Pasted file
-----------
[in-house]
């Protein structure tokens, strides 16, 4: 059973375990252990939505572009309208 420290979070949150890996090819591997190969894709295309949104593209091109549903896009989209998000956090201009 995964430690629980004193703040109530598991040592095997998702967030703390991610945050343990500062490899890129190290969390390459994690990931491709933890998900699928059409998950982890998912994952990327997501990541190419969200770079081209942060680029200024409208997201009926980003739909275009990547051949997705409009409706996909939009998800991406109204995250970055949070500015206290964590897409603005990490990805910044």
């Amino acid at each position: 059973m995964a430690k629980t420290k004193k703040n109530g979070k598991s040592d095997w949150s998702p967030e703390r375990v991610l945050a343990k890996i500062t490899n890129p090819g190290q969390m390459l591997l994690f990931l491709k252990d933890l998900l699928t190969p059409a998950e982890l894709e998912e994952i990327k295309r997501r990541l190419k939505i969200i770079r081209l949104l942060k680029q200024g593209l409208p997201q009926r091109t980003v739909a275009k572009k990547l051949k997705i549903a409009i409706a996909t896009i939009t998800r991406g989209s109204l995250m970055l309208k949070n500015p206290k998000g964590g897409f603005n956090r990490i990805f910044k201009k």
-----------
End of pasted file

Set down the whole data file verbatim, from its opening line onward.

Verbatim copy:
[in-house]
């Protein structure tokens, strides 16, 4: 059973375990252990939505572009309208 420290979070949150890996090819591997190969894709295309949104593209091109549903896009989209998000956090201009 995964430690629980004193703040109530598991040592095997998702967030703390991610945050343990500062490899890129190290969390390459994690990931491709933890998900699928059409998950982890998912994952990327997501990541190419969200770079081209942060680029200024409208997201009926980003739909275009990547051949997705409009409706996909939009998800991406109204995250970055949070500015206290964590897409603005990490990805910044």
């Amino acid at each position: 059973m995964a430690k629980t420290k004193k703040n109530g979070k598991s040592d095997w949150s998702p967030e703390r375990v991610l945050a343990k890996i500062t490899n890129p090819g190290q969390m390459l591997l994690f990931l491709k252990d933890l998900l699928t190969p059409a998950e982890l894709e998912e994952i990327k295309r997501r990541l190419k939505i969200i770079r081209l949104l942060k680029q200024g593209l409208p997201q009926r091109t980003v739909a275009k572009k990547l051949k997705i549903a409009i409706a996909t896009i939009t998800r991406g989209s109204l995250m970055l309208k949070n500015p206290k998000g964590g897409f603005n956090r990490i990805f910044k201009k």